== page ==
In the twenty years since this time, significant cleanup has been done, paid for by a variety of corporations and government entities that had connections to the original company. The money it's costing to clean up the area is vast. The temptation is to cut costs, and I can only hope they are not cutting corners as well. As recently as last year, I read that a town hall meeting was held in our would-be neighborhood asking the residents to approve a plan to simply seal off leaking waste basins rather than removing all the contents, for a saving of tens of millions of dollars. Supposedly this is just as safe, but I confess myself unconvinced.

I asked a friend of mine who lives there whether she thinks it is a bad idea to move there. She asked for the specific neighborhood and then said, "Oh, no, all the huge cancer rates are south of town." Yes, inhabitants of the region get cancer at significantly higher rates than other places. Hardly a surprise -- there's such a chemical soup in the area, it's hard to say what might be causing it. My friend's only other remark was, "I'd drink bottled water, though -- the water's treated but it still tastes nasty from all the chemicals they treat it with." Nice.

This whole revelation was very shocking to me. I come from the Northwest, where you can't toss an apple core out your car window without people getting on your case. And you had better be sorting your recycling! We just don't deal with this kind of pollution. Big cities complain if it happens near them, too -- one of the big complaints about this plant was that it's "100 miles upstream from the water supply intakes for the nation's Capitol." However, just because an area is less densely populated doesn't mean that it doesn't matter if you pollute it. Northern Virginia is a lovely place, filled with history, charming people, vineyards, and an active tourist industry. People settle there to stay -- they don't want to leave where they live, even when it becomes polluted. The area is not wealthy, but that, of course, should have no bearing on anything. They deserve to live healthy lives like everyone else.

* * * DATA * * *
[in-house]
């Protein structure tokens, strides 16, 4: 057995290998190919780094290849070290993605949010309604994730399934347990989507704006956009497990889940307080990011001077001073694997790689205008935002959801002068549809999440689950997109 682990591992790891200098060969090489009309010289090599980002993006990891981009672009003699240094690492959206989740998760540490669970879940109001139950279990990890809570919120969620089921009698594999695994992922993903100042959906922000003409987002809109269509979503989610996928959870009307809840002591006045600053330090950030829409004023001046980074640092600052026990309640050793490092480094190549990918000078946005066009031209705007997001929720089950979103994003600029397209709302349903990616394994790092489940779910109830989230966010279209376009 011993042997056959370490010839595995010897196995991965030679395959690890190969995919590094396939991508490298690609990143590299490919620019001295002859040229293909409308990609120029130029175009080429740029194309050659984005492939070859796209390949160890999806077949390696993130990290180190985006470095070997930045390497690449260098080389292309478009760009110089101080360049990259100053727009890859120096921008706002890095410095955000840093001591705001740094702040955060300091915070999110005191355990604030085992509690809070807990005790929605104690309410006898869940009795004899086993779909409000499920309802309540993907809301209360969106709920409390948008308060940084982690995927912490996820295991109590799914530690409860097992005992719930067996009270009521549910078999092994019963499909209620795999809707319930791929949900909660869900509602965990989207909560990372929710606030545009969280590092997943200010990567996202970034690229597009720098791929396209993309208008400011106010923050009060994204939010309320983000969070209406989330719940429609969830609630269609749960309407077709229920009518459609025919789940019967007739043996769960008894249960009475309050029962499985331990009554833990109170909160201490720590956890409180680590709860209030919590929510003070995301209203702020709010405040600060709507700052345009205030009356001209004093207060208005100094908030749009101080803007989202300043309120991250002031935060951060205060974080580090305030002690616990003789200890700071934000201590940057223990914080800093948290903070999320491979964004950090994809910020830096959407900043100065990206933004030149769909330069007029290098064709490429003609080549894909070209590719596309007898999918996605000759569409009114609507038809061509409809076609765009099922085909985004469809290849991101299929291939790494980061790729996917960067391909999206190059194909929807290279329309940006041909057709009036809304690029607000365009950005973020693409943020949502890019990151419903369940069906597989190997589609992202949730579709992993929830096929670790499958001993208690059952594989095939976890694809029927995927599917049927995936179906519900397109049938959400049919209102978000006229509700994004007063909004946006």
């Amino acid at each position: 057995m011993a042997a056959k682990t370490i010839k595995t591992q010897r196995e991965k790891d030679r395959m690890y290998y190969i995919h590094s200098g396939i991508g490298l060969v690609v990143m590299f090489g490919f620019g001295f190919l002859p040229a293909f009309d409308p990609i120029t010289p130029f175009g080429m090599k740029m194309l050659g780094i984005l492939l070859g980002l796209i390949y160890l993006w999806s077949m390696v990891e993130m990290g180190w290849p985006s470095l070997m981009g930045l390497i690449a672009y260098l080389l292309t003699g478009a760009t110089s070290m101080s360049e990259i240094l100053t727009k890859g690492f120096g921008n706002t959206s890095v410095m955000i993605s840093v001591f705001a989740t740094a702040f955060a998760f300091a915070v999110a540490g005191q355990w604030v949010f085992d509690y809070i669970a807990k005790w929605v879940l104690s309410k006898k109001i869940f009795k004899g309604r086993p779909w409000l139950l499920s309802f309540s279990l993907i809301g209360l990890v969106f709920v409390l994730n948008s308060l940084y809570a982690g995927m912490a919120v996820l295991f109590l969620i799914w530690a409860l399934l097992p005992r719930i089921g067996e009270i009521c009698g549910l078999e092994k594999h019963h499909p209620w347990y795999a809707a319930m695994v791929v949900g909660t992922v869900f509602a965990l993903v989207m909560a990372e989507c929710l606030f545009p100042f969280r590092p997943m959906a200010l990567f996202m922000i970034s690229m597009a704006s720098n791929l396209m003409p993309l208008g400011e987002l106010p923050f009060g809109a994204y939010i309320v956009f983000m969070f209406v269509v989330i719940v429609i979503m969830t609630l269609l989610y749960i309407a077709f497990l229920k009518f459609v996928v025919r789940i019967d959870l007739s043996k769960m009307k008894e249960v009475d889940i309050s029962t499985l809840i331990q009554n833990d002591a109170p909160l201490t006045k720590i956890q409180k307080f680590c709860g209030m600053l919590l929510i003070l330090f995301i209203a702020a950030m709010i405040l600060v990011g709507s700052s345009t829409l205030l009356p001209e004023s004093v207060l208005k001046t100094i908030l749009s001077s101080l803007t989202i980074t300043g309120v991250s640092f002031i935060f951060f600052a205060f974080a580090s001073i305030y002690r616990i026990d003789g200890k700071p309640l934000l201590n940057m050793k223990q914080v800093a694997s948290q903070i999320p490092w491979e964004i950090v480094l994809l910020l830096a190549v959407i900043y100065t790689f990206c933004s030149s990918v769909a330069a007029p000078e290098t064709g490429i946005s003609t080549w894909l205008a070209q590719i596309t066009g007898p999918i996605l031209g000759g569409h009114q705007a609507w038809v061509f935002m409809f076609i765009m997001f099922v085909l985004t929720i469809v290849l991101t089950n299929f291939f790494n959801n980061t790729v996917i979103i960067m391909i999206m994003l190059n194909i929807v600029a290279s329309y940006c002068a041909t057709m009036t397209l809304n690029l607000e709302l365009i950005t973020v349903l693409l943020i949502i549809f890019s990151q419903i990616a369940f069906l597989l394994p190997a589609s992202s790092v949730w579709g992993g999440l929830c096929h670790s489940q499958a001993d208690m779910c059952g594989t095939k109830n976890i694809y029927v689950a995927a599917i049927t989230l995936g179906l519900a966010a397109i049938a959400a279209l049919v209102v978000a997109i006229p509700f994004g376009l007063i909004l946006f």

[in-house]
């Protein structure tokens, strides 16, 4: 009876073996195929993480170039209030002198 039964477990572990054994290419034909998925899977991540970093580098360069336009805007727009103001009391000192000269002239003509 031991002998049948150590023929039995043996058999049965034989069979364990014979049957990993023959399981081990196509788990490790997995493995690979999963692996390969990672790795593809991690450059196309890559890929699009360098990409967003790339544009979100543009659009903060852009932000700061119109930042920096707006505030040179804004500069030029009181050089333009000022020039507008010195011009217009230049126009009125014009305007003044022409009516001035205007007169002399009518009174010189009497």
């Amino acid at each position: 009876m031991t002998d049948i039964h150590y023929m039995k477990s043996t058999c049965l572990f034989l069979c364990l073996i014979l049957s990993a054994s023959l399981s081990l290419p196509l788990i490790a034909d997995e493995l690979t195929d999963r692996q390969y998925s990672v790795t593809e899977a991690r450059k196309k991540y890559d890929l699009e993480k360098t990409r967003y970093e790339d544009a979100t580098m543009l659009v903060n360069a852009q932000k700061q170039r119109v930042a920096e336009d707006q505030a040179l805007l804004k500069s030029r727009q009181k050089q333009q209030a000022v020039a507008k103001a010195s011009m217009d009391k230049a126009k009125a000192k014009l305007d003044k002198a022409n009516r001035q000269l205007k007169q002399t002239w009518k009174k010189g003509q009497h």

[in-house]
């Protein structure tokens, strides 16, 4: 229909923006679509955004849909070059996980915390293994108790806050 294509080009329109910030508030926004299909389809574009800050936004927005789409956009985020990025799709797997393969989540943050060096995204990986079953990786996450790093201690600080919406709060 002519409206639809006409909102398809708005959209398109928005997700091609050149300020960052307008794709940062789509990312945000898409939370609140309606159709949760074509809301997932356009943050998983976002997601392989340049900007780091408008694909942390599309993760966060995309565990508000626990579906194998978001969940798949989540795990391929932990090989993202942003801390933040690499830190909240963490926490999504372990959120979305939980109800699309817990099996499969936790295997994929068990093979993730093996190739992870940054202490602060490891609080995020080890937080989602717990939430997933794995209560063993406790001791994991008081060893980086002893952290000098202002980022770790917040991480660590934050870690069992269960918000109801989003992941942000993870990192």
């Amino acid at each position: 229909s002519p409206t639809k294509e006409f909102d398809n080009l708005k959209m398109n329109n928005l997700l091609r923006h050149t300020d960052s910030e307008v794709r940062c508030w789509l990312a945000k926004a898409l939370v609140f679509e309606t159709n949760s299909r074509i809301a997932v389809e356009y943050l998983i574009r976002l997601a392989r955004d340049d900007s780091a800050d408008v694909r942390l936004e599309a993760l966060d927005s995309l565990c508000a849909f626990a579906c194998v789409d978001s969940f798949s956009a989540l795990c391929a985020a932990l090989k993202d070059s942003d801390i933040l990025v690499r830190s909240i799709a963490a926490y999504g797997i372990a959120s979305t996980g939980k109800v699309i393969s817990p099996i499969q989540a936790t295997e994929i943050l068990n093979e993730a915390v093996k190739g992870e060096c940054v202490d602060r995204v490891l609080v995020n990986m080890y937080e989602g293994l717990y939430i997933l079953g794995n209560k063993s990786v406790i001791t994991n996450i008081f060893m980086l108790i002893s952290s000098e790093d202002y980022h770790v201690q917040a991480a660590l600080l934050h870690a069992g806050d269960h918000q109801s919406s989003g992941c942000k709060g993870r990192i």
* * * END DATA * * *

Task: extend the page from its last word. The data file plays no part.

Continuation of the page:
It reminds me of West Virginia and other coal-mining areas. In order to produce coal for the nation, a few lower-class people risk coal dust inhalation, cave-ins, and other dangers. They do it because it's a way to get a job in an economically depressed area, but the risks are high. The rest of us are willing to pay for them to do it because it allows us to live a certain lifestyle. But most people don't know (or want to know) the details of what areas are being destroyed or contaminated, or whose health is being put at risk, for various products they consume.

The part that makes me angriest is that the federal government stepped in to bail this company out, even though they knew it was not in compliance with regulations, because they needed what it produced. Without the rayon the factory was making, they wouldn't be able to mold the noses of the space shuttles -- or of certain missiles. It was called a "matter of national security." Keep in mind, this was right at the end of the Cold War, in 1988. It bothers me that people in our government thought that contamination of an entire region, through the dumping of mercury, lead, arsenic, PCB's, and more, was an acceptable cost. The people of the Shenandoah Valley were not asked or informed.

Maybe the people behind the decision, like the people running the factory, didn't think. They thought of what they were doing as comparable to throwing an apple core out the window. It's ugly for awhile, but it eventually breaks down and no harm is done. The outdoors is a big place, the mercury should spread out, right? People aren't really thinking that "the outdoors" happens to be where other people are living. Or that gathering up molecules of mercury and lead once you've scattered them about is harder than putting the feathers back in a pillow. Yet even a very low level of these chemicals is very toxic.